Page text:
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I've got this reason in my visa refusal: "Based on the applicant's immigration status outside their country of nationality or habitual residence, I am not satisfied that they will leave Canada".
I live in this country - where I applied - for more than 6 years and have a status of permanent resident here. But it seems that, somehow, they decided that it's not my "country of habitual residence". And this makes me wonder, how can this be? How is it determined?

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    For completeness, what’s your citizenship? ‘Habitual residence’ means what it says: the pIace where your life is mainly based. I don’t think it means they decided the country where you applied from and have PR status is not your habitual residence but rather, that your current immigration status there is insufficient. It seems likely to me that they want you to be a citizen of that country, and not just a PR, before they grant the tourist visa. See similar question travel.stackexchange.com/questions/179942/…
    – Traveller
    Commented Jun 8, 2023 at 0:19
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    @ChrisH I’m not saying that. I’m saying that it’s possible that the OP’s refusal is for the same reason as in this question travel.stackexchange.com/questions/179942/… That is, an application from a citizen of a country considered ‘high risk’ who is not living in that country. But as the OP doesn’t mention their citizenship, it’s just an observation. chat.stackexchange.com/rooms/144519/…
    – Traveller
    Commented Jun 8, 2023 at 8:54
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    "I've got this reason in my visa refusal...": Is that the only reason mentioned?
    – phoog
    Commented Jun 8, 2023 at 11:02
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    I think we probably need a new post with the whole thing (filling in the blanks of "this is my citizenship, and this is my residence, and my status; I applied for this visa for this reason; I got this refusal; why?") rather than trying to focus specifically on terminology*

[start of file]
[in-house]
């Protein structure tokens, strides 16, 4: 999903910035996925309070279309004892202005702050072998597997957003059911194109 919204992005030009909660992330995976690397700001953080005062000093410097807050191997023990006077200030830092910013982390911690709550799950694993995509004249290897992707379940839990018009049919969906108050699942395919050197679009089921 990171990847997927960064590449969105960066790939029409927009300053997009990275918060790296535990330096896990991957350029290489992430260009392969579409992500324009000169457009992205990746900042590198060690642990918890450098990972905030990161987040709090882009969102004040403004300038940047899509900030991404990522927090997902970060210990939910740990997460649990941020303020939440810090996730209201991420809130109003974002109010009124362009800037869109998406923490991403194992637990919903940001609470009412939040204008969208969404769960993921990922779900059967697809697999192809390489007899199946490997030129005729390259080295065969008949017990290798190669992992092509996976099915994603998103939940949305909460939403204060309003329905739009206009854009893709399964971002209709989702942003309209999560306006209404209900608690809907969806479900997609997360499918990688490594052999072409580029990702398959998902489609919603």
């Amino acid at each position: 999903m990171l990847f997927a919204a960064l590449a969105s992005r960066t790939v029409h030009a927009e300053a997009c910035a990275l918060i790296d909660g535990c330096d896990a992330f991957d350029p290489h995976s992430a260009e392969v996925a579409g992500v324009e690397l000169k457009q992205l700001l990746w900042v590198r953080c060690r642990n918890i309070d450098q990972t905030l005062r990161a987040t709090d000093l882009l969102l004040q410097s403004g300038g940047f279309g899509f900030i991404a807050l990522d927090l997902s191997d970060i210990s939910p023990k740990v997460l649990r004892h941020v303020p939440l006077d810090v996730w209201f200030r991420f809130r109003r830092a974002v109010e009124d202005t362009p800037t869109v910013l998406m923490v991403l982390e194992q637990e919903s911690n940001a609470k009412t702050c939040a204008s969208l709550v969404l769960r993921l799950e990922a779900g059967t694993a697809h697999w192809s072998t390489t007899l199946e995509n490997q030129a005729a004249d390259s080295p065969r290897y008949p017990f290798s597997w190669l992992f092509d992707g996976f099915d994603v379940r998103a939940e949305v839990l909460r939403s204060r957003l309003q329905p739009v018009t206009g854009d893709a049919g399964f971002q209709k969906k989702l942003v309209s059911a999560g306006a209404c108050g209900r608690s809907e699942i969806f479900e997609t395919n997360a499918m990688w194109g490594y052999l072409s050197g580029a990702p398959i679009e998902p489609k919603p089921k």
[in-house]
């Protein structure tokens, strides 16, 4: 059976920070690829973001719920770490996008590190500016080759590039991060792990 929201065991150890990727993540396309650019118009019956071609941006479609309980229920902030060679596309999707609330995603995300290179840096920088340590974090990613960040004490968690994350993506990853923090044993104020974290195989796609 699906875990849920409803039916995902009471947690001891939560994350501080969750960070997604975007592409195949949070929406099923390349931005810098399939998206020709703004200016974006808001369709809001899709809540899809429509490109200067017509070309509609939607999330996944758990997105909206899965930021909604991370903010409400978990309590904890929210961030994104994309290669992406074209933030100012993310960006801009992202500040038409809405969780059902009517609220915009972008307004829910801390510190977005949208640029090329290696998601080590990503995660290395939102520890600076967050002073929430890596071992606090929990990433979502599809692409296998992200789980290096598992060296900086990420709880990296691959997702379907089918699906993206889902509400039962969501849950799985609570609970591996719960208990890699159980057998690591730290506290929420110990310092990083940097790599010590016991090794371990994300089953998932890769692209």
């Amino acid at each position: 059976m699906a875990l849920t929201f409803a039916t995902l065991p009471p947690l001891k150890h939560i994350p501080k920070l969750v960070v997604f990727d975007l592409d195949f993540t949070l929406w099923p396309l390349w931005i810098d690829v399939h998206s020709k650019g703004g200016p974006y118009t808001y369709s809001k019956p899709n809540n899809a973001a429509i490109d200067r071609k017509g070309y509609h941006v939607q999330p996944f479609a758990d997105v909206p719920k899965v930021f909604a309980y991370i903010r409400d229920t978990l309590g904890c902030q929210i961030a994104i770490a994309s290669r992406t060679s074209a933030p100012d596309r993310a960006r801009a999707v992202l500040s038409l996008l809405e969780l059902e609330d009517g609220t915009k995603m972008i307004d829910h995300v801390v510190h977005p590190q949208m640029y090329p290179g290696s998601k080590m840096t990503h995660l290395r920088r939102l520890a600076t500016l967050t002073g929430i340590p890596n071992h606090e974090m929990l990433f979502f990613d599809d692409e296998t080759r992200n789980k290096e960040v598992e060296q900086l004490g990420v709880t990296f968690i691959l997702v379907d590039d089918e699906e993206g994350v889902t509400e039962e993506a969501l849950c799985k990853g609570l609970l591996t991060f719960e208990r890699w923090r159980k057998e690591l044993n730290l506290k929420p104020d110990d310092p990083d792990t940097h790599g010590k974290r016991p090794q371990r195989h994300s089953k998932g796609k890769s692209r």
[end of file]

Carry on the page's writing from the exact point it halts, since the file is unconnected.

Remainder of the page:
– AakashM
    Commented Jun 8, 2023 at 12:17
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    Asterea, whether the applicant's immigration status outside the country of nationality or habitual residence serves as a basis to conclude that there is a risk of the applicant remaining in Canada is also purely subjective. Regarding your comment to @Traveller, visa refusals certainly often cite reasons that could be pretextual or are even likely to be. I don't know if that's the case with Canada but since they seem to use a standard set of generic reasons it probably is. Still, considering the whole picture is more likely to shed light on your refusal than focusing on a single reason.
    – phoog
    Commented Jun 9, 2023 at 8:30

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This appears to be a standard phrase. What could it mean?

Based on the applicant's immigration status outside their country of nationality or habitual residence, I am not satisfied that they will leave Canada.

Your question implies that you are assuming that they have decided that the country where you live is not your country of habitual residence, and that if you can convince them that it is perhaps this will negate this reason as a basis for refusal. It's possible that you're right about this.

I suspect, however, that this phrase is used because of its significance in the refugee convention, where the "habitual residence" part applies only to stateless people. For example, one of the elements of the definition of "refugee" under the convention is

is outside the country of his nationality and is unable or, owing to such fear, is unwilling to avail himself of the protection of that country; or who, not having a nationality and being outside the country of his former habitual residence as a result of such events, is unable or, owing to such fear, is unwilling to return to it.

If this is true, then the fact that you have a country of nationality means that your place of habitual residence is irrelevant, and the reason reduces to

Based on the applicant's immigration status outside their country of nationality, I am not satisfied that they will leave Canada.

Now it's anyone's guess why your status as a permanent resident of whatever country it is would lead to a visa officer being "not satisfied" that you would leave Canada. If you want to let us know what the countries are, it might help to clarify.

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